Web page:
While I was proud of my nephews beating back my invasion, I was also pleased with my extended family and friends. During the Thanksgiving break, my social media feeds were pretty damn quiet. In fact, even the holiday sales stumbled a bit. Nationwide, the focus seemed to be more on the actual holiday.

This is good. Great even. Though it did spur something I’ve been debating for a bit.

You may notice a few of the eBook markets for Crimson Son slowly disappearing. After reviewing my figures for the past five months, I’ve decided to take a new direction. I’ve decided to sell the eBook exclusively at Amazon through Kindle Direct.

You can still find the paperback at local retailers in the DFW area and at numerous online outlets. I don’t plan any changes there. But so far, the vast majority (90%) of my eBook sales has come from the ‘Zon. Between that and a few spats with Smashwords (who distributes to the other markets) and I’m ready for a change.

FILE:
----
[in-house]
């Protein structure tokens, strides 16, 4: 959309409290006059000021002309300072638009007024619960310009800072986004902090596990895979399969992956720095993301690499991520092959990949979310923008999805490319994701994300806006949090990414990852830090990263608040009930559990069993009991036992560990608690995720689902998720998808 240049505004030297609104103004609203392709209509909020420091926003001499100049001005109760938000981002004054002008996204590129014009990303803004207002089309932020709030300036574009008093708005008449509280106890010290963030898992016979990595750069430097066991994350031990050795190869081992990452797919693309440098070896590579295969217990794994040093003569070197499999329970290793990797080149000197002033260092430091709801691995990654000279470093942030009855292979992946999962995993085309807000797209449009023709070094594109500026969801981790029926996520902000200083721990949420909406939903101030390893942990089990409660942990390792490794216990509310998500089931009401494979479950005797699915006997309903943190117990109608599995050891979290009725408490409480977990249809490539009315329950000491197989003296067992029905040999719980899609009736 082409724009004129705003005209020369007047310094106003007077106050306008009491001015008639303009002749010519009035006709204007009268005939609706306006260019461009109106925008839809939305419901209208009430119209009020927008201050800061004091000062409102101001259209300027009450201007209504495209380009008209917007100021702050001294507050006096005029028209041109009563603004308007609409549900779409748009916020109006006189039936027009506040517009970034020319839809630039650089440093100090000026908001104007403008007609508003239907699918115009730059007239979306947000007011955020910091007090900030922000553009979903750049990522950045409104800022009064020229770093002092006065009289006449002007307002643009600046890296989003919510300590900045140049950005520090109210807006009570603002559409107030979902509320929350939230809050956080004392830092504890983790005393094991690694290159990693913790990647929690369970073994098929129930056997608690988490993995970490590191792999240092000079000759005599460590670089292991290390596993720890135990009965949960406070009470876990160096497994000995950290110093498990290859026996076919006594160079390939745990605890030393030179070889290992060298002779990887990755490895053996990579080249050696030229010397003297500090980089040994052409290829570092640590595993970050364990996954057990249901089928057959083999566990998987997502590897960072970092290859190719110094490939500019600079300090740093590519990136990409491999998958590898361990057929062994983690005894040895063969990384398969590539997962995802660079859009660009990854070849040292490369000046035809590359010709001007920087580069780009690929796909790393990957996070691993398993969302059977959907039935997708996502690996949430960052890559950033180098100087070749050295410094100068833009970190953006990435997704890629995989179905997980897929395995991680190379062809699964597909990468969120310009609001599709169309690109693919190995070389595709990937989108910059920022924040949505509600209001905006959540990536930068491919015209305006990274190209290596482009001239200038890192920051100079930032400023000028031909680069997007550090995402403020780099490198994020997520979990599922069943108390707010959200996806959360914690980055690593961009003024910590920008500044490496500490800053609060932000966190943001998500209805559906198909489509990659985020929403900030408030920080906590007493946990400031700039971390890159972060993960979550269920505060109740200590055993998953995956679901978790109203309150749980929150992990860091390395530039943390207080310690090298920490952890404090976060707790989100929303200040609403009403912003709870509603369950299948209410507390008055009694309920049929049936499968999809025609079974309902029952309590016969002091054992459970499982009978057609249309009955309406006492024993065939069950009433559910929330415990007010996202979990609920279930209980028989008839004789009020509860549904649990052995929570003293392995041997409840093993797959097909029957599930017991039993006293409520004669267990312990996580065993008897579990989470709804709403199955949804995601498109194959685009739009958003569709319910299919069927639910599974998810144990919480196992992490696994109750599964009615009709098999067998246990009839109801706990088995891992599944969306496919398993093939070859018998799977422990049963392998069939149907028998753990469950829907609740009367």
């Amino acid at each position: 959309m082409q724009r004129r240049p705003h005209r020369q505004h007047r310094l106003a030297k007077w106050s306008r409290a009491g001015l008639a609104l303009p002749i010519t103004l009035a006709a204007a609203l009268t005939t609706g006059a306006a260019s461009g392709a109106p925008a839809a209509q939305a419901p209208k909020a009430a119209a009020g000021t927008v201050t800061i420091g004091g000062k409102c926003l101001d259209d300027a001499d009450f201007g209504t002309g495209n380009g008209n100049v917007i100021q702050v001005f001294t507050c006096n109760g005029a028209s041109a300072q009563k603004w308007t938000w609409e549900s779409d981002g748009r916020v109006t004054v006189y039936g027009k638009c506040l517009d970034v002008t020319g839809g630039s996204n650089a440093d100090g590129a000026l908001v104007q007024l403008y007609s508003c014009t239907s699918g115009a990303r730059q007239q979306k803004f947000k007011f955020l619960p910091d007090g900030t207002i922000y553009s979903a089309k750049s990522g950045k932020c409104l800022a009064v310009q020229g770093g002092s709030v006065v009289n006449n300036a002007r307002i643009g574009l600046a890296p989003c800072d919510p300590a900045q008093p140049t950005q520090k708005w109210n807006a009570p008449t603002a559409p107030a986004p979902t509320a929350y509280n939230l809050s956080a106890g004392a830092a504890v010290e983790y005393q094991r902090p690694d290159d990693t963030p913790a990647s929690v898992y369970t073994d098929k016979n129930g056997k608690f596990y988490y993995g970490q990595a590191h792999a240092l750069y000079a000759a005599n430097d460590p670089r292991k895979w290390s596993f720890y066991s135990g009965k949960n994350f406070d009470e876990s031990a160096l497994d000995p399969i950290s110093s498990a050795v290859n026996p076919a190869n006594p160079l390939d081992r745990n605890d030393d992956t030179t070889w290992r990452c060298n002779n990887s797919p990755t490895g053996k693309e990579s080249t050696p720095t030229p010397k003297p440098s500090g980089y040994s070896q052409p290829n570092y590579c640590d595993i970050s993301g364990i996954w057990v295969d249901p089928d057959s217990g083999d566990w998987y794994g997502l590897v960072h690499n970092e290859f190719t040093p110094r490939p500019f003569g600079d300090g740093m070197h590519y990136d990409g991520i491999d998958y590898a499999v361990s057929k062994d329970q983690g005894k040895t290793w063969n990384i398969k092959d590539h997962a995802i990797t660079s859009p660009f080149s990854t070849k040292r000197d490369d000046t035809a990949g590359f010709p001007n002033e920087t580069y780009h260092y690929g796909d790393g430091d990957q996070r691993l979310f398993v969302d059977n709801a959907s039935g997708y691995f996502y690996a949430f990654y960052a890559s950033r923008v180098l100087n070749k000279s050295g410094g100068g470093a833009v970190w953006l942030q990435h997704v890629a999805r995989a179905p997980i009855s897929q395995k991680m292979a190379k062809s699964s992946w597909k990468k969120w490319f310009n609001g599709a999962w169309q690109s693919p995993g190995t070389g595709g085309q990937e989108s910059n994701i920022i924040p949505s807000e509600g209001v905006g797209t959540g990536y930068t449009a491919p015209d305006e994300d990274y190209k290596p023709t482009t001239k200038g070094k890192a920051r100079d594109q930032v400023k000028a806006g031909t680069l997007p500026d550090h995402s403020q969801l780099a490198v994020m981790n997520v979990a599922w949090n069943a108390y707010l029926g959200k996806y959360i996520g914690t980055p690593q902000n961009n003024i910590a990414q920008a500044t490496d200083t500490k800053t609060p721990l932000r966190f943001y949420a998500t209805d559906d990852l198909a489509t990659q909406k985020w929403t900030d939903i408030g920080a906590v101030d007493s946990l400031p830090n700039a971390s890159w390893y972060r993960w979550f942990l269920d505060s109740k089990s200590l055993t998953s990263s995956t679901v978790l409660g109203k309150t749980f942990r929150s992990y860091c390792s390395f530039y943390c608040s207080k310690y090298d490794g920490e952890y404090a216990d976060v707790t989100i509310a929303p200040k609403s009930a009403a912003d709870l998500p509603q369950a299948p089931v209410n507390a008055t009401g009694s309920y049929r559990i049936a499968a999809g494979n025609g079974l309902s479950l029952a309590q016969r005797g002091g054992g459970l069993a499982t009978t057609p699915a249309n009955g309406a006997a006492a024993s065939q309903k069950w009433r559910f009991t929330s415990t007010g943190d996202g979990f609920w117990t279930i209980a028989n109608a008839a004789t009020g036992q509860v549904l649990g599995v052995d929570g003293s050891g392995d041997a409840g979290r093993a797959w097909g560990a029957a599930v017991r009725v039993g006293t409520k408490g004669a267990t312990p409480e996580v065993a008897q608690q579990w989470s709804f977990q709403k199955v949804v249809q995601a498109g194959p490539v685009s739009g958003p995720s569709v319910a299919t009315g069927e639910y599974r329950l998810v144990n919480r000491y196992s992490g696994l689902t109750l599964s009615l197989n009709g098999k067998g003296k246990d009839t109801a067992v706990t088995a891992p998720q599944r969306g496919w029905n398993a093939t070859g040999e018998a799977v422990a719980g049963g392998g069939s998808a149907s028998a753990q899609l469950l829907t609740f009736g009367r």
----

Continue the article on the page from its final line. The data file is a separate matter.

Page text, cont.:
I may return to the other markets after giving Amazon exclusive a shot. If so, I’ll probably upload to select retailers individually so that I have more control over pricing and product details. Either way, I plan to keep providing great stories for fans and family alike. Nazi invasions, Thanksgiving abominations and wrestling with the 800 pound gorillas of the world, we’ll keep things interesting here for ya.

Fat Man and Little Boy

Normally, Free Fiction Friday is when this stuff shows up on my blog. But this Friday, I’ll be stuffing my face at Thanksgiving Part Deux. This story is for Chuck Wendig’s Flash Fiction challenge. I rolled “Noir” (yes, I broke out the ten-sider). I’m not even that familiar with Noir so I gave it my best shot and exceeded the target by ummm…a few words. Shamelessly, it is set in the same universe as my superhero novel, Crimson Son.